In the past, it usu­ally be­came known who was be­ing con­sid­ered for the Supreme Court or top ad­min­is­tra­tion posts long be­fore any an­nounce­ments were made. Op­tions for wel­fare pol­icy and diplo­matic ini­tia­tives were ef­fec­tively vet­ted in the me­dia be­fore land­ing on the pres­i­dent’s desk. At times, that put Clin­ton’s dis­ar­ray on pub­lic dis­play, but on many other oc­ca­sions, it helped air dis­sent and fur­ther le­git­imize de­bate.

“Within rea­son, it’s healthy for the sys­tem,” Lock­hart said. “You can’t gov­ern through the news­pa­pers. But you also can’t gov­ern with six peo­ple in the room. You have to strike a bal­ance.” In the first two years of Clin­ton’s pres­i­dency, “there was too much pub­lic ar­gu­ment,” he added. “But by the end of the ad­min­is­tra­tion, the bal­ance was pretty good.”

Bush didn’t think so, and he came into of­fice de­ter­mined to do things dif­fer­ently. Leaks, in his view, were a sign of a dis­or­derly White House. Noth­ing should get out that was not sup­posed to get out. And his abil­ity to make that stick through so many years sug­gested an un­usual sol­i­dar­ity among his team. Bush re­mem­bered peo­ple in his fa­ther’s White House com­ing to him as the pres­i­dent’s son to com­plain that they had no ac­cess to the Oval Of­fice. The son vowed not to re­peat that man­age­ment pat­tern and be­lieved that by keep­ing an open door, there would be less in­cen­tive for aides to go to the me­dia to be heard.

“You’ve got two po­lar ex­tremes there,” said Trent Duffy, a for­mer Bush spokesman, com­par­ing his White House with the pre­vi­ous one. “The main rea­son the Bush White House was able to main­tain such a level of dis­ci­pline was largely be­cause they and the vice pres­i­dent’s of­fice were re­ally in sync and there wasn’t a lot of free­lanc­ing, ver­sus the Clin­ton White House, which was the op­po­site.”

Still, as Duffy noted, the sig­na­ture dis­agree­ment of Bush’s first term did even­tu­ally be­come pub­lic — the strug­gle over the Iraq war be­tween Sec­re­tary of State Colin L. Pow­ell on one side and Cheney and Rums­feld on the other. The los­ing side in that strug­gle, Pow­ell’s State De­part­ment, was more likely to leak, a pat­tern that ir­ri­tated Bush and the West Wing.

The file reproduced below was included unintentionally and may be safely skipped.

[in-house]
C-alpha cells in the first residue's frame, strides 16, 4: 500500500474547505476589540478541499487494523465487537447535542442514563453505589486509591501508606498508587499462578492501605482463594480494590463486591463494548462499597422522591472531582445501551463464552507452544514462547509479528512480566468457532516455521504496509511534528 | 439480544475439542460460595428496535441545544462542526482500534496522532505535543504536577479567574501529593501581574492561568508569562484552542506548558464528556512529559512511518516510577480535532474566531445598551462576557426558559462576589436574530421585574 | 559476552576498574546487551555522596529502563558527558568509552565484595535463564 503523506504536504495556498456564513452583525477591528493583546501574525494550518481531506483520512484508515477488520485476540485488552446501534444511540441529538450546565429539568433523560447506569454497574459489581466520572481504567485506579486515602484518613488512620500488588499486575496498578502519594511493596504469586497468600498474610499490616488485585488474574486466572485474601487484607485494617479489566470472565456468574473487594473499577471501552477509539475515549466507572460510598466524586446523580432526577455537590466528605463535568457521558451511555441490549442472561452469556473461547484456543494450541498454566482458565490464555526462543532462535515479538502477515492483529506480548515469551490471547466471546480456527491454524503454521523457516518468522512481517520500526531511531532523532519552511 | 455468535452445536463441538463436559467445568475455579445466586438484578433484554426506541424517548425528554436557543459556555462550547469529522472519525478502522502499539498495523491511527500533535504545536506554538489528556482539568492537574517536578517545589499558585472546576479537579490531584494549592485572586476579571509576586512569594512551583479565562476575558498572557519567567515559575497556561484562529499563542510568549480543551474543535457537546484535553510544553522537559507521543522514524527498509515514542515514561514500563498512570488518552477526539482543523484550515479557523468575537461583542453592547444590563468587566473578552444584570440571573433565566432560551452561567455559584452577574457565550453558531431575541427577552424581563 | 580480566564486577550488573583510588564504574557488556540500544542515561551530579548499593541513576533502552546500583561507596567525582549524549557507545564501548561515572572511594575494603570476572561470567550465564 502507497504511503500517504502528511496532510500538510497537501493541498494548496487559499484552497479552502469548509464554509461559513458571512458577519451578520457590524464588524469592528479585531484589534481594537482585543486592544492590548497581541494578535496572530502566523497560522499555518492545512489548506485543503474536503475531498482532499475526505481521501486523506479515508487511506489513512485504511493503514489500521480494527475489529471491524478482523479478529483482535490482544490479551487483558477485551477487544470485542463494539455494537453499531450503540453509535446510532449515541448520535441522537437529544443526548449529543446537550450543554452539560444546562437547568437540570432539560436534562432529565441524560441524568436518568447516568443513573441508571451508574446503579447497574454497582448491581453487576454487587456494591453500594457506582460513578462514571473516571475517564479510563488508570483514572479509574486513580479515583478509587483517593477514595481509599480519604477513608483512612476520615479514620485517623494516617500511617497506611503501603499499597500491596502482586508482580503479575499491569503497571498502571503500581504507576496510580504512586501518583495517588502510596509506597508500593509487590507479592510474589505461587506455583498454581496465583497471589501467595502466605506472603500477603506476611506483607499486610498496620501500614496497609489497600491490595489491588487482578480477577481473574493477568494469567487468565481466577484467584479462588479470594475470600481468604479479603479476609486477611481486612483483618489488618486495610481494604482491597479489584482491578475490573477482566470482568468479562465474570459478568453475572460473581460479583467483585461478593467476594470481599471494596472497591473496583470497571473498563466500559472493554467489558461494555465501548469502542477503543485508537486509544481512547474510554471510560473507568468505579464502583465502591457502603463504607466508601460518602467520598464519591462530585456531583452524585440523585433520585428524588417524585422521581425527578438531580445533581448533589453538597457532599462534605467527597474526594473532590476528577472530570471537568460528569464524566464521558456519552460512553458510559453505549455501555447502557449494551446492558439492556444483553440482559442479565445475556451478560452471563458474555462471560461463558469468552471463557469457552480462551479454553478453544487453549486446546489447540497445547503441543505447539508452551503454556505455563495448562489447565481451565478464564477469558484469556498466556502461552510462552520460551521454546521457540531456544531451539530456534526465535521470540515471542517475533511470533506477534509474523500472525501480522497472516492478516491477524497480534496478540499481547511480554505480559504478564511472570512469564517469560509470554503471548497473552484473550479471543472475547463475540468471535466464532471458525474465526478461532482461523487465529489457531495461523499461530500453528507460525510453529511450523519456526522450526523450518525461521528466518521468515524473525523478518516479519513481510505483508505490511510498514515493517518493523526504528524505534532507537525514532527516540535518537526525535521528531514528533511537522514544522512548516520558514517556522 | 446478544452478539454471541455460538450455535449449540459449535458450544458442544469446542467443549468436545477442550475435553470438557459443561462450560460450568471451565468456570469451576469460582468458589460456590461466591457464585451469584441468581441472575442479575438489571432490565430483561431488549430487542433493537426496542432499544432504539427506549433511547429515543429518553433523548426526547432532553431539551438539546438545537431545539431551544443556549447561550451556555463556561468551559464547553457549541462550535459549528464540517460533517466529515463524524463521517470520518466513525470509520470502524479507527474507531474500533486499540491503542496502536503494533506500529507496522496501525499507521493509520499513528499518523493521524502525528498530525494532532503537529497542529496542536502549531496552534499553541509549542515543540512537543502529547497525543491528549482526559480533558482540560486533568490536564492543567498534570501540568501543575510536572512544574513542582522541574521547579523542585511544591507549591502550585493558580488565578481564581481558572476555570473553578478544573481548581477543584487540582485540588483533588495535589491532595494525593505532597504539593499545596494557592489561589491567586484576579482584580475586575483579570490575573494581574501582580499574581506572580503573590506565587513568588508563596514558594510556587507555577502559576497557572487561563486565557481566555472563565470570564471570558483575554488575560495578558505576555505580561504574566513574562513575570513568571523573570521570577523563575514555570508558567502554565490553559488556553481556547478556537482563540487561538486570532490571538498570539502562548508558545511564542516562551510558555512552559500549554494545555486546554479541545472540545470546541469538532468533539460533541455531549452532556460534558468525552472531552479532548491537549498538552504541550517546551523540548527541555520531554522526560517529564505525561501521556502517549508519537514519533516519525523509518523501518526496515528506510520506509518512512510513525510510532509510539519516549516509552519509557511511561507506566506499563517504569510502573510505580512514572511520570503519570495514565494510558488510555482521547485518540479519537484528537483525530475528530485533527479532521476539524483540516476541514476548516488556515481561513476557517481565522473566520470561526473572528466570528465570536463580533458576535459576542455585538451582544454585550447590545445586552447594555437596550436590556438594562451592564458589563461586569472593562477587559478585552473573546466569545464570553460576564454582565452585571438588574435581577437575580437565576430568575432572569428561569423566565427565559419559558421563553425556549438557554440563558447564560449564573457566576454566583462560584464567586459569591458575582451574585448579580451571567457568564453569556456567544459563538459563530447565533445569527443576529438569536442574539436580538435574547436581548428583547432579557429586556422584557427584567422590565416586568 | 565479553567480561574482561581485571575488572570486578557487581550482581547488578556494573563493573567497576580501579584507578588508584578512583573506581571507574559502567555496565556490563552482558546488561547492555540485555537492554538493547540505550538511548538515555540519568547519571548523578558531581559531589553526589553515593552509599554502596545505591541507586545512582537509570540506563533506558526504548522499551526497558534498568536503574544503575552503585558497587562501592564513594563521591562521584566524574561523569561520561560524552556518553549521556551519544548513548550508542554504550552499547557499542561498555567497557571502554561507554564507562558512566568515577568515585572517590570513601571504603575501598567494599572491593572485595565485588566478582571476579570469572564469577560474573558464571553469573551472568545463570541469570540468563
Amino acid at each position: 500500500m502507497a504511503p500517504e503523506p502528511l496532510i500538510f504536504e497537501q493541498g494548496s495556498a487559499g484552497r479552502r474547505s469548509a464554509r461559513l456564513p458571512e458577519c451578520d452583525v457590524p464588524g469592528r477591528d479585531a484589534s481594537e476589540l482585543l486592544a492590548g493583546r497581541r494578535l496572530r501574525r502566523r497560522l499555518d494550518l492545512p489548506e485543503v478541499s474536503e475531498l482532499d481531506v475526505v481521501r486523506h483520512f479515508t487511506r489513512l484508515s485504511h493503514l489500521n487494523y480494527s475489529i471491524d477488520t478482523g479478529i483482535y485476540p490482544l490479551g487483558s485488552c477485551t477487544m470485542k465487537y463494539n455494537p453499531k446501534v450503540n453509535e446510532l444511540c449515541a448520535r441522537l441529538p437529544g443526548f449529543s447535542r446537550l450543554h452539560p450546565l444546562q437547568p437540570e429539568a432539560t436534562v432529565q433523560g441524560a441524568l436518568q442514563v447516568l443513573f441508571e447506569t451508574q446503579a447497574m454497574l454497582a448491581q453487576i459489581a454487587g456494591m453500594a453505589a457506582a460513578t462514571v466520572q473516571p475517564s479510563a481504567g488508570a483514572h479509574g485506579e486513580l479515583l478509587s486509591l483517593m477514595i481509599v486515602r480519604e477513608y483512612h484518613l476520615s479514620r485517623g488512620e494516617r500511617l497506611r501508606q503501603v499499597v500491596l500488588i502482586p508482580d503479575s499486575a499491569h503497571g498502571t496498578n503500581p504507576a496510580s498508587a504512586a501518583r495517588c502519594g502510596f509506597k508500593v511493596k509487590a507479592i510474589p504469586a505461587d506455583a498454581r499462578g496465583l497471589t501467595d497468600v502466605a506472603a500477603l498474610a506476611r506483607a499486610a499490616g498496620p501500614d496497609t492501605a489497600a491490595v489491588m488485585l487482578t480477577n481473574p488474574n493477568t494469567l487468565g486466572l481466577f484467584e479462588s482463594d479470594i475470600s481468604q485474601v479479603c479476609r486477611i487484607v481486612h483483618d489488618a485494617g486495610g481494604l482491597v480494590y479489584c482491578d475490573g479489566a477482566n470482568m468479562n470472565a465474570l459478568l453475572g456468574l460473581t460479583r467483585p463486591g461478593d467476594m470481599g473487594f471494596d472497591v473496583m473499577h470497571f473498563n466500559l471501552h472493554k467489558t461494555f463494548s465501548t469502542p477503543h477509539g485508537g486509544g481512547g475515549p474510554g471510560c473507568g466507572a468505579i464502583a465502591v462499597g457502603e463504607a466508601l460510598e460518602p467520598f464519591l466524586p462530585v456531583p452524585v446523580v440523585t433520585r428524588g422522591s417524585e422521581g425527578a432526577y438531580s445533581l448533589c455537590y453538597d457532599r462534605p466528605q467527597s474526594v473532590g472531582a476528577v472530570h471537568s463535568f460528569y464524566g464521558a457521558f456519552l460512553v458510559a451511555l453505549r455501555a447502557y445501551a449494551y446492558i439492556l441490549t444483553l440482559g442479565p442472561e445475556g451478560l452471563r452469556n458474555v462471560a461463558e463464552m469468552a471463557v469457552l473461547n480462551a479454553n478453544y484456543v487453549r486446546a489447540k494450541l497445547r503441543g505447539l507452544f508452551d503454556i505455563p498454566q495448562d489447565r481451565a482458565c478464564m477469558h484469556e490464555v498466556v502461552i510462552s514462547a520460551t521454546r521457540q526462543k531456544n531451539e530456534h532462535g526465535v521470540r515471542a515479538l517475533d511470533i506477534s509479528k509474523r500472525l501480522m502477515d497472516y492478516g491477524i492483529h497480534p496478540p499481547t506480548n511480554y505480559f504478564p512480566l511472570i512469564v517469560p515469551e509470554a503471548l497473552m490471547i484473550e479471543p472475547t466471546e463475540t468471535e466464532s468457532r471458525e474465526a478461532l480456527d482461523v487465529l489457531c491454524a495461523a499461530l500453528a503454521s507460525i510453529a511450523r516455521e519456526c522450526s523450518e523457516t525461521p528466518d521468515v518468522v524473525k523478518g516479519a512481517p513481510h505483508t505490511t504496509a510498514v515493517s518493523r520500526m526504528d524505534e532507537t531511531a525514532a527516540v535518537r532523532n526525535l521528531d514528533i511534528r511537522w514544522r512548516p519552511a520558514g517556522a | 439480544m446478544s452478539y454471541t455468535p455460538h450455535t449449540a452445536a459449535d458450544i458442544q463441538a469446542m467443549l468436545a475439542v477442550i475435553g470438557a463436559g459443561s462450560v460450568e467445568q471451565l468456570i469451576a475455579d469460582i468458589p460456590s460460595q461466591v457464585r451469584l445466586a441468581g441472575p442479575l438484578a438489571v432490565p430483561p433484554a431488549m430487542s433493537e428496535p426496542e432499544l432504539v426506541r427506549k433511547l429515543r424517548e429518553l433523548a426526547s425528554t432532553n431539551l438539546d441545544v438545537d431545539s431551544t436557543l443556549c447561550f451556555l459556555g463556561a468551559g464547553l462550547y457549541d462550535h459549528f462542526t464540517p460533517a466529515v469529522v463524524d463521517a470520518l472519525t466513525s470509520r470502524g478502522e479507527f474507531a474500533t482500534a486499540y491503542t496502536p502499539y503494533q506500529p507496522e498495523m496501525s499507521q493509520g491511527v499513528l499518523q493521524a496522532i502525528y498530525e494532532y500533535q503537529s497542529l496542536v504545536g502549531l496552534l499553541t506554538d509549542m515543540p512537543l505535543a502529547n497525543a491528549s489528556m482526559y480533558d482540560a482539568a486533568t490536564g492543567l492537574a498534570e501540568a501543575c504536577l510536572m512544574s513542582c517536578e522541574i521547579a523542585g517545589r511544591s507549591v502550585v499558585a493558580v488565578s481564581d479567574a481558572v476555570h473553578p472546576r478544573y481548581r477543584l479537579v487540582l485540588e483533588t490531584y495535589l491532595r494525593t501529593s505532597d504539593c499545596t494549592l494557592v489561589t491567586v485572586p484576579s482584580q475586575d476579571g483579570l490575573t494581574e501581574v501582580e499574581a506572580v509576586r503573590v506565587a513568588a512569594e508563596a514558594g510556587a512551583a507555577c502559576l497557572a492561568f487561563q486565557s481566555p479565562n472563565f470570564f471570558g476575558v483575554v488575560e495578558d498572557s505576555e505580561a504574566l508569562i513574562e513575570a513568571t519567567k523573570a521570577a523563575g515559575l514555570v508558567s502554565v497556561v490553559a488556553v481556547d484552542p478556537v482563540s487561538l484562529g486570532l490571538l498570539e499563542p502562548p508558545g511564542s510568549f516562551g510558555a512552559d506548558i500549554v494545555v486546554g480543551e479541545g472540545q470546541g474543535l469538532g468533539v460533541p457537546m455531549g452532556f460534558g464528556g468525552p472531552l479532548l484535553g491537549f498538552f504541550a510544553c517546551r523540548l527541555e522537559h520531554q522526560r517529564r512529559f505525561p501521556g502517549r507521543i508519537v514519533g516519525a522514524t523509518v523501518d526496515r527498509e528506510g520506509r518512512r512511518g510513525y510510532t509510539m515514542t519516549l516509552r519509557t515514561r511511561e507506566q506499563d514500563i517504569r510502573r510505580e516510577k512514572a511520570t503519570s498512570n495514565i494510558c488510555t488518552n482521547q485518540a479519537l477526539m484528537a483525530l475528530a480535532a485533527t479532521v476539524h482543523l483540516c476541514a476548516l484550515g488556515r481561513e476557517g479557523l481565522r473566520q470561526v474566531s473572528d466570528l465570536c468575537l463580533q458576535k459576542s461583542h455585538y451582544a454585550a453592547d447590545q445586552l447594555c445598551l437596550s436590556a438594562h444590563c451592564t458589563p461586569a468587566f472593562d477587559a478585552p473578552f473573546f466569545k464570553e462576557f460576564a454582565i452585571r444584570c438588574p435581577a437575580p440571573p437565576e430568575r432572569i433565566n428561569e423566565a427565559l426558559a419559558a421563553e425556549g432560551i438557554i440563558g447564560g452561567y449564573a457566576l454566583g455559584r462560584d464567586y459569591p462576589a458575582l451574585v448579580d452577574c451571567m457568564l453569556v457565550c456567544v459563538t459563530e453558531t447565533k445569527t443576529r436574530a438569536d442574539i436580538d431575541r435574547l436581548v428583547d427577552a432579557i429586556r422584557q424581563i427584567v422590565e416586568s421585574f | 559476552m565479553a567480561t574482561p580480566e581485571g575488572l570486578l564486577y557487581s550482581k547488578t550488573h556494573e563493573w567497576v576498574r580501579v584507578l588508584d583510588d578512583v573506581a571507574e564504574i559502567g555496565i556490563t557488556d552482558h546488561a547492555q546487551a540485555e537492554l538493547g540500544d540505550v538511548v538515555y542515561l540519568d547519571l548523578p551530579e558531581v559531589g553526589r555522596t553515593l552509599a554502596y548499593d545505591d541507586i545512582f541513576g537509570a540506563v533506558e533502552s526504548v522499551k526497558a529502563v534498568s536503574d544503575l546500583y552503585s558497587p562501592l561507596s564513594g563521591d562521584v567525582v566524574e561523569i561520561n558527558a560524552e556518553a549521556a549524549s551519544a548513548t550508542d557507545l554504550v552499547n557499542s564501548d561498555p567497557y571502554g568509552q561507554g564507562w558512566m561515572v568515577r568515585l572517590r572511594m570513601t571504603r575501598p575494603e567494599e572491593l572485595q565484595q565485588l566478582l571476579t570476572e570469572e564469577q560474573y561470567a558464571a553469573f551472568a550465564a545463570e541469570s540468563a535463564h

Ev­ery White House en­gages in strate­gic leaks that are planned and au­tho­rized at the top — in­for­ma­tion placed with­out fin­ger­prints to ad­vance a par­tic­u­lar goal or un­der­cut a ri­val. Some aides in the Clin­ton White House kept a list of whose turn it was to re­ceive a leak of an ini­tia­tive that the pres­i­dent was soon to an­nounce — if it’s Tues­day, it must be USA To­day. Those sorts of mean­ing­less 24-hour scoops were de­signed to max­i­mize cov­er­age of some­thing the White House wanted cov­ered on the the­ory that the re­cip­i­ent me­dia or­ga­ni­za­tion would play up its “exclusive” and oth­ers would chase it.

The other kind of au­tho­rized leak can blow up on a White House, as the Bush team dis­cov­ered when an at­tempt to dis­credit for­mer am­bas­sador Joseph C. Wil­son IV, a critic of the Iraq war, trig­gered a spe­cial coun­sel in­ves­ti­ga­tion that ul­ti­mately led to the in­dict­ment and con­vic­tion of I. Lewis “Scooter” Libby, Cheney’s chief of staff, for per­jury and ob­struc­tion of jus­tice.

But it is the unau­tho­rized leak that ev­ery pres­i­dent rails against and, in the end, finds im­pos­si­ble to stop. Now Bush sees it hap­pen­ing more of­ten. In the past few weeks, for ex­am­ple, The Wash­ing­ton Post re­ported on in­ter­nal e-mails sent by White House aide El­liott Abrams blast­ing the pres­i­dent’s nu­clear agree­ment with North Korea. And the New York Times de­tailed an ef­fort by Rums­feld’s re­place­ment, Robert M. Gates, to shut down Guan­tanamo Bay, a pro­posal blocked by Cheney and At­tor­ney Gen­eral Al­berto R. Gon­za­les.

Those are clas­sic Wash­ing­ton sto­ries, where de­bates on im­por­tant is­sues of un­ques­tion­able pub­lic in­ter­est are aired in the open, some­thing that might not have hap­pened all that long ago. Duffy said that may stem from a some­what more open en­vi­ron­ment fos­tered in the past year by White House Chief of Staff Joshua B. Bolten and press sec­re­tary Tony Snow, who are not wed­ded to rote talk­ing points.

Rather than shun the me­dia, Snow has made a point of putting the pres­i­dent and top aides out for more in­ter­views as well as off-the-record meet­ings with jour­nal­ists. “It’s ob­vi­ous the White House is do­ing things they didn’t do in the first term,” Duffy said. “Tony has a to­tally dif­fer­ent approach.”

Snow also hasn’t sweated gar­den-variety leaks the way oth­ers used to. Af­ter Bush re­cently held an un­pub­li­cized meet­ing with a Rus­sian gen­eral ac­cused of war crimes in Chech­nya, a gov­ern­ment of­fi­cial leaked it to Hu­man Rights Watch, which tipped off The Post. The re­sult­ing pub­lic­ity prompted the White House to dis­avow know­ing about the gen­eral’s past and to swear off any fu­ture con­tacts.

The Rus­sians were an­noyed. No doubt they wished the old Krem­lin tech­niques were still in ef­fect.